Merit scholarships have a real impact on the yield of top admitted students, but unless those scholarships are exceptionally large, the yield is likely to remain small. That is the conclusion of a new study of an unusual experiment in which a private college created a random sample and control group to test the effectiveness of merit awards.
The rapid growth in merit scholarships has been controversial: Many institutions (public and private) say that the awards allow them to better shape their classes and to attract talented applicants who might otherwise go elsewhere. Yields -- the percentage of accepted applicants who enroll -- go up. Critics have said that merit scholarships may help institutions, but don’t truly help students (most recipients of merit scholarships have many options) or broad social needs in higher education (the merit awards divert attention and funds from the needs of low-income students). Amid this debate, many institutions are standing by their merit scholarships, while others are scaling them back or abandoning them.
In a study released by the Cornell Higher Education Research Institute, James Monks notes that there is relatively little research on the true impact of merit scholarships. That's because the institutions that offer them tend to do so as part of very specific strategies that they want to execute, so they focus available funds on those applicants that they most want, and comparisons to other groups of applicants aren’t valid. Monks is associate professor of economics at the University of Richmond and one of his research areas is the economics of higher education.
In his study, Monks took advantage of the decision of a private university to undertake a true experiment with merit scholarships. This university decided to offer $7,000 renewable merit scholarships (about 17 percent of tuition, room and board and fees) to 230 of its top rated applicants. But rather than offer the grants to those at the very top, the institution offered them completely at random to a subset of a larger group of applicants who had been identified as being at the top of the pool of those admitted. The pool excluded those who were receiving any need-based financial aid or other merit scholarships. There were 319 admitted applicants who were thus judged equally desirable as the first group, but who by random choice received nothing extra from the university.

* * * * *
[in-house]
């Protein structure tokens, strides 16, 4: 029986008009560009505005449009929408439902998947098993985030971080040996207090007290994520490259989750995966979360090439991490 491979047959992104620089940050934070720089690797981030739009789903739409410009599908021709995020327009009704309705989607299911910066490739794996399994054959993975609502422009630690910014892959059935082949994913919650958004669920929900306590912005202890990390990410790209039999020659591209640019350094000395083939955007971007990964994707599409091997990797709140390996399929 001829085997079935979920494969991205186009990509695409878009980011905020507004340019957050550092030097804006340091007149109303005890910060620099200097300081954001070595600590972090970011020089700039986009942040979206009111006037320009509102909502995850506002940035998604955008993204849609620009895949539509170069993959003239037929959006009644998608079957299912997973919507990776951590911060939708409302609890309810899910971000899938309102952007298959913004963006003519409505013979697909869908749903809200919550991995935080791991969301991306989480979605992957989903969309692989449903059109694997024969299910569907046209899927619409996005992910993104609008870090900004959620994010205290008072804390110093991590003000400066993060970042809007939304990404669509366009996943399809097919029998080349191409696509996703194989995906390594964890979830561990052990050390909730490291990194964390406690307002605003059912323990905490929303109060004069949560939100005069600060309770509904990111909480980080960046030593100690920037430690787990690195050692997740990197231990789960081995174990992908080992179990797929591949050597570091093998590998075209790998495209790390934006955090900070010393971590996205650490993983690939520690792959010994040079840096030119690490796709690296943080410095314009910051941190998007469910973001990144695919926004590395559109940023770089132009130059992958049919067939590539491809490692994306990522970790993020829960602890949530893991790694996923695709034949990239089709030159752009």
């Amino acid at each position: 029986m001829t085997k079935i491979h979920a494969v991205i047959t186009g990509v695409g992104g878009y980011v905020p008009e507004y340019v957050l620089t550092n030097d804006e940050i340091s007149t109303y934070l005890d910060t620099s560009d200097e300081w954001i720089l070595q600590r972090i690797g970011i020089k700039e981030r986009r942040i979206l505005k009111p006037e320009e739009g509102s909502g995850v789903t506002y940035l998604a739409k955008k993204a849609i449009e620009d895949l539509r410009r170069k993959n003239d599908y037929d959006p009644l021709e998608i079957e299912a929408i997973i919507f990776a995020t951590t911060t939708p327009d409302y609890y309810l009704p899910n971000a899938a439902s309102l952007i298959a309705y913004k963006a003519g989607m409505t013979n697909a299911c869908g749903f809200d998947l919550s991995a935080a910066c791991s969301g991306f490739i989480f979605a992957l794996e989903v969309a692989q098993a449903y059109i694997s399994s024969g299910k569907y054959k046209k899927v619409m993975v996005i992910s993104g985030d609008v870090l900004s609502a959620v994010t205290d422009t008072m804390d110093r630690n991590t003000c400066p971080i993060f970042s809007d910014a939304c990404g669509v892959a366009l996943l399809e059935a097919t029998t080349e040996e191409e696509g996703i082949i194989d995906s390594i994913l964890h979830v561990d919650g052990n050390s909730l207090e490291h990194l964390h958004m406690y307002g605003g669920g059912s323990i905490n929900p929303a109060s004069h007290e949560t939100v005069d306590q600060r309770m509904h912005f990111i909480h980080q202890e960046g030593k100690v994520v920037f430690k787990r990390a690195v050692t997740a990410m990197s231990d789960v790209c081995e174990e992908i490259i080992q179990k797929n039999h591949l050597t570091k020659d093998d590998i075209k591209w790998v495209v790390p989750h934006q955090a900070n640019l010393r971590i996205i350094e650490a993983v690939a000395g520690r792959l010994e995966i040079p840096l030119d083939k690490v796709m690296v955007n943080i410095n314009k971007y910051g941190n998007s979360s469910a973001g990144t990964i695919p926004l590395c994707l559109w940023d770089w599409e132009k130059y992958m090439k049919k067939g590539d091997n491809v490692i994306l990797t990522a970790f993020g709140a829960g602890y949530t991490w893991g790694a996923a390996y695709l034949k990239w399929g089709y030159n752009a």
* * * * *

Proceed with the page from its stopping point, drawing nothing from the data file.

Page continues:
Some previous research on student behavior with regard to scholarships has suggested that their impact goes beyond financial to the perceived “scholarship” or “price illusion” effect, in which students feel good about being identified as being special or saving money, and so may be responding to more than the money. And this of course extends to parents, Monks notes, since a merit scholarship for a child can lead to “cocktail party bragging rights.” To include these not-strictly-financial factors, the students in the group receiving merit awards were told that they had been identified as being “exceptionally talented even among a deep pool of outstanding and accomplished students.” The merit scholarship was termed an Academic Recognition Award.
An additional wrinkle: The $7,000 merit award matched the size of a one-time tuition increase the university had made in 2005, as part of a strategy to reposition itself. So the university could also compare the results to students who were identified as the top of the applicant pool the previous year and who had not been offered merit awards. They had the same sticker price as those who did receive merit awards in the year studied.
The results: The yield for 2005 for the top applicants in the pool who received no aid was 3.2 percent. The yield for those who received the $7,000 annual scholarships was 7.1 percent – a statistically significant difference from the no scholarship group. But the previous year, the yield for similar applicants, receiving no aid but paying the same sticker price as the 2005 merit recipients, was 5.2 percent. So the numbers suggest that the scholarships not only have an impact financially, but also possibly psychologically, since the yield was better than for those facing identical bills a year before.
At the same time, the study suggests that the impact of this kind of merit aid may not be large -- the yield rate was low even for those receiving it. (Many colleges that offer merit awards offer much larger grants, sometimes worth half of total sticker price, or even more.)
In terms of judging impact, Monks said in an e-mail interview that impact may be “in the eye of the beholder.” He explained that “this institution does not matriculate a very high percentage of its most highly rated admitted students without the incentive of some form of aid, either merit and/or need based. The merit awards do have a significant (statistically speaking) impact on enrollment probabilities, but without generous aid awards few of the most talented students matriculate to this institution.”
The study does not name the institution. However, all of the characteristics noted in the study (enrollment, tuition rates, the timing of an unusually large tuition increase) match the University of Richmond (and not other institutions). Monks said that he was not able to disclose the institution studied.
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